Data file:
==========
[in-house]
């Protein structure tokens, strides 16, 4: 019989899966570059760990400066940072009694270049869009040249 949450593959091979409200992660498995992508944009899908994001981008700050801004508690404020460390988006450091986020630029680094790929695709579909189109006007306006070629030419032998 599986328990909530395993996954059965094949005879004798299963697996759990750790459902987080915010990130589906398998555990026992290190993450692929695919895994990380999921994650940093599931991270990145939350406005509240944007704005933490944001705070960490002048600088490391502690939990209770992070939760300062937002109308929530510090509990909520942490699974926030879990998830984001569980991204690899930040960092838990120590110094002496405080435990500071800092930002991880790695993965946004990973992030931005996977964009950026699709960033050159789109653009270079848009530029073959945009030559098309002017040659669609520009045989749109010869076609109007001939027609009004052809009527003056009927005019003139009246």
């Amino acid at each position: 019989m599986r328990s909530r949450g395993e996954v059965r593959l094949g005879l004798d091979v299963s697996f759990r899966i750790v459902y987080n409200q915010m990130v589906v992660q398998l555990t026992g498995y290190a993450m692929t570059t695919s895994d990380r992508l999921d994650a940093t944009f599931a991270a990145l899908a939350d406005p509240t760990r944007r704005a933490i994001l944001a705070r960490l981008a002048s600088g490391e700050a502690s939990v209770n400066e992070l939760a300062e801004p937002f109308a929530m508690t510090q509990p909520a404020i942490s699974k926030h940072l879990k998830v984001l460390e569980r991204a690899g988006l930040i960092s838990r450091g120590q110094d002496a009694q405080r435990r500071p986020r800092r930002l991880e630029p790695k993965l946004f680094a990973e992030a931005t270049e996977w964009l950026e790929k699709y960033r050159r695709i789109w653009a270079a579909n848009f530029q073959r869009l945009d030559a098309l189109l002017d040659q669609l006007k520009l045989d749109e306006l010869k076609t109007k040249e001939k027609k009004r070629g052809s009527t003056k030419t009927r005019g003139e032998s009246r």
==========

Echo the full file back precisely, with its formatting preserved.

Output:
[in-house]
């Protein structure tokens, strides 16, 4: 019989899966570059760990400066940072009694270049869009040249 949450593959091979409200992660498995992508944009899908994001981008700050801004508690404020460390988006450091986020630029680094790929695709579909189109006007306006070629030419032998 599986328990909530395993996954059965094949005879004798299963697996759990750790459902987080915010990130589906398998555990026992290190993450692929695919895994990380999921994650940093599931991270990145939350406005509240944007704005933490944001705070960490002048600088490391502690939990209770992070939760300062937002109308929530510090509990909520942490699974926030879990998830984001569980991204690899930040960092838990120590110094002496405080435990500071800092930002991880790695993965946004990973992030931005996977964009950026699709960033050159789109653009270079848009530029073959945009030559098309002017040659669609520009045989749109010869076609109007001939027609009004052809009527003056009927005019003139009246």
């Amino acid at each position: 019989m599986r328990s909530r949450g395993e996954v059965r593959l094949g005879l004798d091979v299963s697996f759990r899966i750790v459902y987080n409200q915010m990130v589906v992660q398998l555990t026992g498995y290190a993450m692929t570059t695919s895994d990380r992508l999921d994650a940093t944009f599931a991270a990145l899908a939350d406005p509240t760990r944007r704005a933490i994001l944001a705070r960490l981008a002048s600088g490391e700050a502690s939990v209770n400066e992070l939760a300062e801004p937002f109308a929530m508690t510090q509990p909520a404020i942490s699974k926030h940072l879990k998830v984001l460390e569980r991204a690899g988006l930040i960092s838990r450091g120590q110094d002496a009694q405080r435990r500071p986020r800092r930002l991880e630029p790695k993965l946004f680094a990973e992030a931005t270049e996977w964009l950026e790929k699709y960033r050159r695709i789109w653009a270079a579909n848009f530029q073959r869009l945009d030559a098309l189109l002017d040659q669609l006007k520009l045989d749109e306006l010869k076609t109007k040249e001939k027609k009004r070629g052809s009527t003056k030419t009927r005019g003139e032998s009246r």